Photo credit: Scottish Invasive Species Initiative
Those visiting the River Bladnock in Scotland might have stumbled upon several ice pancakes floating to shore after the UK experienced a sudden cold front earlier this month. These frozen sheets of ice typically form on the surface of agitated water and include ice as well as slush.
Ice pancakes may not be something new, but they rarely appear in Scotland and are most commonly found in Canada, the US, around Antarctica as well as in the Baltic sea. Why? They form on water that is covered with a little bit of slush or it can also be from breaking of the ice and high wave action. Most recently, they were spotted in Lake Michigan along Chicago.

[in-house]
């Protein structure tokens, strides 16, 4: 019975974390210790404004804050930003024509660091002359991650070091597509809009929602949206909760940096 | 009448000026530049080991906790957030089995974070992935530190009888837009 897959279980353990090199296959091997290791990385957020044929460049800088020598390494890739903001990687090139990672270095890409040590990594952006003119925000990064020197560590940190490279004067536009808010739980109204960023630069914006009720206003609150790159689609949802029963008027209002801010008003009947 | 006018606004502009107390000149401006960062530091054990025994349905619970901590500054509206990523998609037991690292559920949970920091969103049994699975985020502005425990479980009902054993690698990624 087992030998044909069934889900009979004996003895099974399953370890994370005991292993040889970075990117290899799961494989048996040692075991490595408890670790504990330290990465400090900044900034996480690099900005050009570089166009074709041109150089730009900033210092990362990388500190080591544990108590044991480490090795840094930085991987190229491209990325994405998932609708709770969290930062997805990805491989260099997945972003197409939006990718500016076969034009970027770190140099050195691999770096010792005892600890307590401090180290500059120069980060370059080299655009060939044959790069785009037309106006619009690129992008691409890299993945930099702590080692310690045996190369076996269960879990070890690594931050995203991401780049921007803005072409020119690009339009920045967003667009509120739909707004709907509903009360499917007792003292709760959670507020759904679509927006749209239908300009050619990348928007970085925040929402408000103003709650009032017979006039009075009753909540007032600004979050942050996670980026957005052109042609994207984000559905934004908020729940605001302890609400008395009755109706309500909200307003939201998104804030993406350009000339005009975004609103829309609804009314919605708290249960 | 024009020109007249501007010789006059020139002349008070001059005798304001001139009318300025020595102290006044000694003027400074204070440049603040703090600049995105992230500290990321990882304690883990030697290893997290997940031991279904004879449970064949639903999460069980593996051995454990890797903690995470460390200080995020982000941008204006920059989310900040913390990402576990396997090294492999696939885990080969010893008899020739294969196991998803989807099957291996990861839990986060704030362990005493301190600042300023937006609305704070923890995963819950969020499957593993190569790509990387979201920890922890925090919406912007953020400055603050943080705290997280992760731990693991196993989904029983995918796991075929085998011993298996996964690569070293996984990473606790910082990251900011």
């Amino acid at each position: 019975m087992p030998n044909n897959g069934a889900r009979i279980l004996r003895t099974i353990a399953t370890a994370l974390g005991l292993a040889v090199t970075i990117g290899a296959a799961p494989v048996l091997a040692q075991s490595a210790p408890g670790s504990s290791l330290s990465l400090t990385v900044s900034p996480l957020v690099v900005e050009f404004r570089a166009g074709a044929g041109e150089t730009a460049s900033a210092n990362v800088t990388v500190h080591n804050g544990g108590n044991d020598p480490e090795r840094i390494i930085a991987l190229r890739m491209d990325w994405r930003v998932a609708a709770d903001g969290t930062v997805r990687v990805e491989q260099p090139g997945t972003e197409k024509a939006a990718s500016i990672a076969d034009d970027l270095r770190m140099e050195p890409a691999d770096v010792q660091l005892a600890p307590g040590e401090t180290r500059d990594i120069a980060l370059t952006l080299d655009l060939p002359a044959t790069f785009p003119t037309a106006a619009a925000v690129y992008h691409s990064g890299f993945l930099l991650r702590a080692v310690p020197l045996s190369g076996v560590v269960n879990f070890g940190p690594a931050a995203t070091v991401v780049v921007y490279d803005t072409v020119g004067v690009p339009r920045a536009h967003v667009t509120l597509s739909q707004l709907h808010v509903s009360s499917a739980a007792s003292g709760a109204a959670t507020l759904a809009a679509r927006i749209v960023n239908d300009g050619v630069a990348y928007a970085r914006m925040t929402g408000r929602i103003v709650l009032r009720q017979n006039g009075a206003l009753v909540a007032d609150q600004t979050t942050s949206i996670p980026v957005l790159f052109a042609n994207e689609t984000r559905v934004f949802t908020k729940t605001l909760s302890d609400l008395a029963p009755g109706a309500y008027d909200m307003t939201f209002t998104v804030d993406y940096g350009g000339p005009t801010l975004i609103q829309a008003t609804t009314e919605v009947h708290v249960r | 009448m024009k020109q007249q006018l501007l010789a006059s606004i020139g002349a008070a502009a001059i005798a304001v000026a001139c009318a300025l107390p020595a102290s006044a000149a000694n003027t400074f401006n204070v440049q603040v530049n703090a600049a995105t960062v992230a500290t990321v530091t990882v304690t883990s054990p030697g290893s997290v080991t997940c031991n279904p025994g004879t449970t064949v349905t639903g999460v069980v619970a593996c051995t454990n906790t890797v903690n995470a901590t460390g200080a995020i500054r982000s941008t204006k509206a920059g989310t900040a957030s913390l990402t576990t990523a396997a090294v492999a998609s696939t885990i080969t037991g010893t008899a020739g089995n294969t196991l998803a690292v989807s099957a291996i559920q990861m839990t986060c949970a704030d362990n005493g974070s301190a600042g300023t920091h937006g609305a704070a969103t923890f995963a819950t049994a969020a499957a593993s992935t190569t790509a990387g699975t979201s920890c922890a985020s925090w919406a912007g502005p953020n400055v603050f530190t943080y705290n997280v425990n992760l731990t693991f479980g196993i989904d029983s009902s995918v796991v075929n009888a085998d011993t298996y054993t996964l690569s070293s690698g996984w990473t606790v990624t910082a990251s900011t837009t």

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Pancake ice is really interesting because it needs a specific temperature to form it. It usually forms just right below freezing, and in areas that have a little bit of wave action,” said Andrea Vander Woude, a researcher at the National Oceanic and Atmospheric Administration’s Great Lakes Environmental Research Laboratory.